The Super Miraculous Journey of Freddie Yates – Blog Tour Guest Post by author Jenny Pearson

“For now, while most of our adventures are confined to our living rooms, our imaginations are not.” Jenny Pearson, author of The Super Miraculous Journey of Freddie Yates

About the Book

About the Author

Guest Post

As someone with Welsh heritage myself I was interested to know why Jenny had chosen to set the story in Wales. Read her answer below. 

A Super Miraculous Setting

by Jenny Pearson

Why did you set The Super Miraculous Journey of Freddie Yates in Wales?  It’s a question I get asked quite frequently. And the answer is because of the Scottish midges. 

Most years, my family and I spend the summer in our Bongo campervan and the summer before I began writing Freddie Yates, we were considering a journey around Scotland. But when I googled what we might need for our proposed trip a full bee-keeper outfit was a suggestion. I began to think that maybe we should go to Scotland out of midge season and instead camp somewhere else. And that somewhere was Wales. 

Having only been to Cardiff before, I soon discovered that Wales is an exceptionally beautiful country and one I will definitely visit again. That’s not to say Cardiff is without its charms but the Welsh countryside is truly spectacular, as is the coast. I like to go running and the sights I saw have weaved themselves into the book – the fields of sheep and the small track roads, the rocky shorelines and the wonderful old churches. In fact, Three Saints church in Llampha, where Freddie, Ben and Charlie spend a night is based on a church I stopped at when I needed a run-wee. And Freddie’s journey finishes at the most westernest part of Wales, St David’s, which is actually where my family’s camping trip came to an end after our tent was blown away at three in the morning. Fun times. 

Because Freddie loves facts, I thought I might share some facts about Wales which might even make you want to visit yourself. 

FACT 1 – You can see deep stuff!

The deepest cave in the whole of Britain can be found near Abercraf. Ogof Ffynnon Dddu is 1,010ft deep.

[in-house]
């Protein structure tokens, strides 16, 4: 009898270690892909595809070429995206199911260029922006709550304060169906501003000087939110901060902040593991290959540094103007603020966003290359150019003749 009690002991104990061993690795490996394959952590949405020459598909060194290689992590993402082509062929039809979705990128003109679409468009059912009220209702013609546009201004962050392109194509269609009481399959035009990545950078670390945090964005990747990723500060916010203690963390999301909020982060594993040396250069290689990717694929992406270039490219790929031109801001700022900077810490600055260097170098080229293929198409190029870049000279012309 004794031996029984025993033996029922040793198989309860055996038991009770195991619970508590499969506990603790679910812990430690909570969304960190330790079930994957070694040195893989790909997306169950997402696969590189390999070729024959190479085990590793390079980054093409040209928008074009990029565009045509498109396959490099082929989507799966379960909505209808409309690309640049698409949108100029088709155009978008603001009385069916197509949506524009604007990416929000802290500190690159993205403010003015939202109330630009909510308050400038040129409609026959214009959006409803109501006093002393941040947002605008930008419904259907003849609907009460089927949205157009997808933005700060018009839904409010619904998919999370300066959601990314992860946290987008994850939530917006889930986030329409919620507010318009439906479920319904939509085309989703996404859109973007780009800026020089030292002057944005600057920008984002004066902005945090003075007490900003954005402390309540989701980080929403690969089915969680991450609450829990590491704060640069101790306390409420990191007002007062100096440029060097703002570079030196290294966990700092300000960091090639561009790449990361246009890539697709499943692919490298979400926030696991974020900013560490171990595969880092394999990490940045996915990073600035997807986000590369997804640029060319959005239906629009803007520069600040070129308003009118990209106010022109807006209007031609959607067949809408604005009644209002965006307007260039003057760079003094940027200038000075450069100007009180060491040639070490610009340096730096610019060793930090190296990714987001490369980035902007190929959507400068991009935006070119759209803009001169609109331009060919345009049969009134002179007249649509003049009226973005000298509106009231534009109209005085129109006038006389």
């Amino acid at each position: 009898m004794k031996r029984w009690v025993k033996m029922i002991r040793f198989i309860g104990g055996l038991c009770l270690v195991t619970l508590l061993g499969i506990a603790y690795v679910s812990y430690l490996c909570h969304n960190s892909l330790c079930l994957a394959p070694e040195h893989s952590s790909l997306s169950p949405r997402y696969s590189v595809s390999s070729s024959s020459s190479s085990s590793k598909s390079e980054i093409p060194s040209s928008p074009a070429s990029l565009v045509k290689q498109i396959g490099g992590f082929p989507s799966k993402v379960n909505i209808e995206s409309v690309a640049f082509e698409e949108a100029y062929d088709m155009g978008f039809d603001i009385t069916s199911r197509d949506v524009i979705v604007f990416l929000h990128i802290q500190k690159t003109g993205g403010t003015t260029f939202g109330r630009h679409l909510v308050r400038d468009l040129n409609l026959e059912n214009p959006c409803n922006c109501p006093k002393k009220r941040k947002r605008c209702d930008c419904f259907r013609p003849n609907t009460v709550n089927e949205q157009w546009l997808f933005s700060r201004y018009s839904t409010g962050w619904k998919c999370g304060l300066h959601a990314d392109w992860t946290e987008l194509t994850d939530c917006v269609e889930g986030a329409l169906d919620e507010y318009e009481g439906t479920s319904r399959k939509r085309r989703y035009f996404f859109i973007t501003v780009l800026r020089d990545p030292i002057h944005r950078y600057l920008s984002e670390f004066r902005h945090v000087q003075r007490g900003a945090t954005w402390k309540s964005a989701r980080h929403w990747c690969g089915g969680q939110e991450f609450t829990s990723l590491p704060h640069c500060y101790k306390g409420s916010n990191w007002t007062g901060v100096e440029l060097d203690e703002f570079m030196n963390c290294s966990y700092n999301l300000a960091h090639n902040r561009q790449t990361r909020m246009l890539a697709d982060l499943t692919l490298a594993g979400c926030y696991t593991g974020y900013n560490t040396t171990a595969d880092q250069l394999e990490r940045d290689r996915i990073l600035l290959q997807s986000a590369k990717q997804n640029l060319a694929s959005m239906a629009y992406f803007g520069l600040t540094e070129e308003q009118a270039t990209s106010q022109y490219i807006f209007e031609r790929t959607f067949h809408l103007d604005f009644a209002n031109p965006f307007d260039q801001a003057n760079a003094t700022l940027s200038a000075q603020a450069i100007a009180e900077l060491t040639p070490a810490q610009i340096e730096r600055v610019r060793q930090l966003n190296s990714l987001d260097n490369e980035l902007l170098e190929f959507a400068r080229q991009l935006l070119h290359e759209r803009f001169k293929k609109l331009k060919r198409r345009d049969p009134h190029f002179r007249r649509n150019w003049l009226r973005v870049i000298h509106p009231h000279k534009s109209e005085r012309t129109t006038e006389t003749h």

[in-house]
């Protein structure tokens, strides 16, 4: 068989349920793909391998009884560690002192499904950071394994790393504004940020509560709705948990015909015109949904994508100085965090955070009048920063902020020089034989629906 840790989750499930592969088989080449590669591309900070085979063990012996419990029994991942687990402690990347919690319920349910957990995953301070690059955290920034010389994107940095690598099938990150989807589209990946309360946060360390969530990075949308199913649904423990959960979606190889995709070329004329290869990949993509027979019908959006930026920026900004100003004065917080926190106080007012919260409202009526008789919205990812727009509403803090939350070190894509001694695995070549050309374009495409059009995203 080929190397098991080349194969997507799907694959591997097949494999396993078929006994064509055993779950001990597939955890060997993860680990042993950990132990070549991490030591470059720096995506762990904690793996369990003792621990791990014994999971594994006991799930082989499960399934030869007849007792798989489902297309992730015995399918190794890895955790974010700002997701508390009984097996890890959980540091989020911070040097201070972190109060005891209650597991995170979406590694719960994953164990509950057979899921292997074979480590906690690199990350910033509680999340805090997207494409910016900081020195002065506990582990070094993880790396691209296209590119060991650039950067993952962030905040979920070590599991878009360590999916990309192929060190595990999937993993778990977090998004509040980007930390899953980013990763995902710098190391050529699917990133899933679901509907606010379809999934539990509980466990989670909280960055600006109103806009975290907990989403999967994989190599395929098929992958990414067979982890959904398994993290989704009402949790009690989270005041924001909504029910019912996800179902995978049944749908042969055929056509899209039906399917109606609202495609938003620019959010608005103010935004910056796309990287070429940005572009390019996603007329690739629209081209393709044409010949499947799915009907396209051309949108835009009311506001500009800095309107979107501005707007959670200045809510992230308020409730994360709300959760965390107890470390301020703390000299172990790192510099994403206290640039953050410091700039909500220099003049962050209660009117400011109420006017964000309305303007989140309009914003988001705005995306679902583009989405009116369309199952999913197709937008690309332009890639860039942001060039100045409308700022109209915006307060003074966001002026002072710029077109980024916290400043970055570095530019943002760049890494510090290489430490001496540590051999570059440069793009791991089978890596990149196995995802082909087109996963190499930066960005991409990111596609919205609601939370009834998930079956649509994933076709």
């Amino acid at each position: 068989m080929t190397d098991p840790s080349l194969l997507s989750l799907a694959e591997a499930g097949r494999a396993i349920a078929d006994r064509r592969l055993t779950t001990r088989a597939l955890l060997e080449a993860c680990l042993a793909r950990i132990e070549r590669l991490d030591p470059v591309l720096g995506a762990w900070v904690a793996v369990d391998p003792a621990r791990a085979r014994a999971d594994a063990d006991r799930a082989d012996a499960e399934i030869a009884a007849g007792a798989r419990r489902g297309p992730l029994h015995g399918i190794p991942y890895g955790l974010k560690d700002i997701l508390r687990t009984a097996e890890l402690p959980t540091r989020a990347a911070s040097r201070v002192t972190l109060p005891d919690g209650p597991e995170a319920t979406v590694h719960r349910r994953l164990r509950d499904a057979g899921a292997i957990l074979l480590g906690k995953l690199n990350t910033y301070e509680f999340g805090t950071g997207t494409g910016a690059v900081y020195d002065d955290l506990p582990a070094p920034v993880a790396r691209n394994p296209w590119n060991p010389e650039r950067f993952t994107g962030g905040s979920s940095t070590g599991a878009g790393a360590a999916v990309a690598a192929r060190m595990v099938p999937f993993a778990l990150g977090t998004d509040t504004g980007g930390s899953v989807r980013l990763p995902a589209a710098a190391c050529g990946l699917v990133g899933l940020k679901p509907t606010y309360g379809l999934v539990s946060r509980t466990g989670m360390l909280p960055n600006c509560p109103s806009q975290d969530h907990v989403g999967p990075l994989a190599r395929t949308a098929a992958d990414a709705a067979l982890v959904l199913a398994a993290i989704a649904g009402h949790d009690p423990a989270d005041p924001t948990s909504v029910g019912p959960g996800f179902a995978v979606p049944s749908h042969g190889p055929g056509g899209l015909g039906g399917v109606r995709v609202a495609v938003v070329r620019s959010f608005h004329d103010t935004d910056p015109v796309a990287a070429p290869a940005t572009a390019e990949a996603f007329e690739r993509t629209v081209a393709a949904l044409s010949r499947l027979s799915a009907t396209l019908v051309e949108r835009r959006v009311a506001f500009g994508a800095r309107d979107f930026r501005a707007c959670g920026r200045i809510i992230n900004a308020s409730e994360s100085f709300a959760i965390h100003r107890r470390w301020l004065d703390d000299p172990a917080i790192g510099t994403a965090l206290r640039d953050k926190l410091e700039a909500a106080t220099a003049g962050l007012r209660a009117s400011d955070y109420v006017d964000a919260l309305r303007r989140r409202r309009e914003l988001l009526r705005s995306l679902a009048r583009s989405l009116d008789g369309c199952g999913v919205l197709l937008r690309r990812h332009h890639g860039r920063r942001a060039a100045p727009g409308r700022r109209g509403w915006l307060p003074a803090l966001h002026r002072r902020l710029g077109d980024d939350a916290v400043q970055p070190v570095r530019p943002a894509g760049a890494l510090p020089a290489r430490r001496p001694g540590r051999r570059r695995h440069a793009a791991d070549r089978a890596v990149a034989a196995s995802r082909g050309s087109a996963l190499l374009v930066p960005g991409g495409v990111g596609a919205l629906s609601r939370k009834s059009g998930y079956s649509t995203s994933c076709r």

FACT 2 – You can see old stuff! 

The oldest tree in Wales is the Llangernyw Yew in St Digain’schurch yard, Llangernyw, near Conwy. It’s approximately 4,000 years old! 

FACT 3- You can see big stuff! 

The great glasshouse in the National Botanical Garden of Wales, Carmarthenshire, is the largest single-span glasshouse in the world, measuring 312ft in length and 180ft in width.

FACT 4 – You can see small stuff!

Rhos-on-sea has, in St Trillo’s, the smallest chapel in Britain, measuring only 11ft by 8ft and seating just six people.

FACT 5 – You can see uddery stuff! 

The Mumbles are two little islands in Swansea bay. They get their name from the French word ‘mamelles’, meaning udders. Who wouldn’t want to go and see two islands that look like udders? 

I think you’ll agree that I have provided a very compelling argument as to why you should visit Wales as well as explaining why I set my book there. Maybe one day you’ll enjoy a journey around Wales. If you do, you might want some reading material. Hey! Why don’t you try The Super Miraculous Journey of Freddie Yates?

Diolch am ddarllen (thanks for reading)! 

Jenny Pearson 

Authors note: The Super Miraculous Journey of Freddie Yates does not HAVE to be read in Wales. You can read it wherever you like. Eg in bed, on the loo even on a trampoline if you are very talented. 

Also, Jenny has created some brilliant videos and challenges that’s she’s keen to get people joining in with so do join her! Her content will be hosted daily on Usborne’s YouTube channel from Monday 27th April – Friday 1st May with accompanying activity sheets – all available to download on Usborne.com/freddieyates. The Illustrator Rob Biddulph will even be doing a special Freddie Yates draw-along on publication day, Thursday 30 April!

Do also check out the other stops on the tour and keep an eye out for my own review coming soon.

Posted on April 29, 2020, in Author Interviews and tagged , , , , . Bookmark the permalink. Leave a comment.

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